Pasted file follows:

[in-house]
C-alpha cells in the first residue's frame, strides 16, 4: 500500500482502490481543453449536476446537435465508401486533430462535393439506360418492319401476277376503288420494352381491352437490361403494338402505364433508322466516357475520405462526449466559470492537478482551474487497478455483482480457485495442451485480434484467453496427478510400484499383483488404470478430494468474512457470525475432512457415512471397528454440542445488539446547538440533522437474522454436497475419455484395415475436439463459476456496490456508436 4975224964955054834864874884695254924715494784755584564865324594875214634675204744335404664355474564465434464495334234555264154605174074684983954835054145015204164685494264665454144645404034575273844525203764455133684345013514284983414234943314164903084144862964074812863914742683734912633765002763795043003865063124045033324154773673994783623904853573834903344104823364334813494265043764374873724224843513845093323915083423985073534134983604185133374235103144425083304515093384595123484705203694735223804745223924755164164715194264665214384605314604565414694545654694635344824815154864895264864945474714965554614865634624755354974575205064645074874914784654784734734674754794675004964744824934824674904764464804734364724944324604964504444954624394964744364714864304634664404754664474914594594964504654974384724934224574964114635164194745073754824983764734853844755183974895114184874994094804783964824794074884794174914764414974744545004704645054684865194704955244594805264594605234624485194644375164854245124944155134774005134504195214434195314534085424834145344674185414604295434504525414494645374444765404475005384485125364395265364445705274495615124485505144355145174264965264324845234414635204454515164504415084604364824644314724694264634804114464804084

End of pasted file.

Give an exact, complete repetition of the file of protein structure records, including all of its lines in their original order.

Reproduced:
[in-house]
C-alpha cells in the first residue's frame, strides 16, 4: 500500500482502490481543453449536476446537435465508401486533430462535393439506360418492319401476277376503288420494352381491352437490361403494338402505364433508322466516357475520405462526449466559470492537478482551474487497478455483482480457485495442451485480434484467453496427478510400484499383483488404470478430494468474512457470525475432512457415512471397528454440542445488539446547538440533522437474522454436497475419455484395415475436439463459476456496490456508436 4975224964955054834864874884695254924715494784755584564865324594875214634675204744335404664355474564465434464495334234555264154605174074684983954835054145015204164685494264665454144645404034575273844525203764455133684345013514284983414234943314164903084144862964074812863914742683734912633765002763795043003865063124045033324154773673994783623904853573834903344104823364334813494265043764374873724224843513845093323915083423985073534134983604185133374235103144425083304515093384595123484705203694735223804745223924755164164715194264665214384605314604565414694545654694635344824815154864895264864945474714965554614865634624755354974575205064645074874914784654784734734674754794675004964744824934824674904764464804734364724944324604964504444954624394964744364714864304634664404754664474914594594964504654974384724934224574964114635164194745073754824983764734853844755183974895114184874994094804783964824794074884794174914764414974744545004704645054684865194704955244594805264594605234624485194644375164854245124944155134774005134504195214434195314534085424834145344674185414604295434504525414494645374444765404475005384485125364395265364445705274495615124485505144355145174264965264324845234414635204454515164504415084604364824644314724694264634804114464804084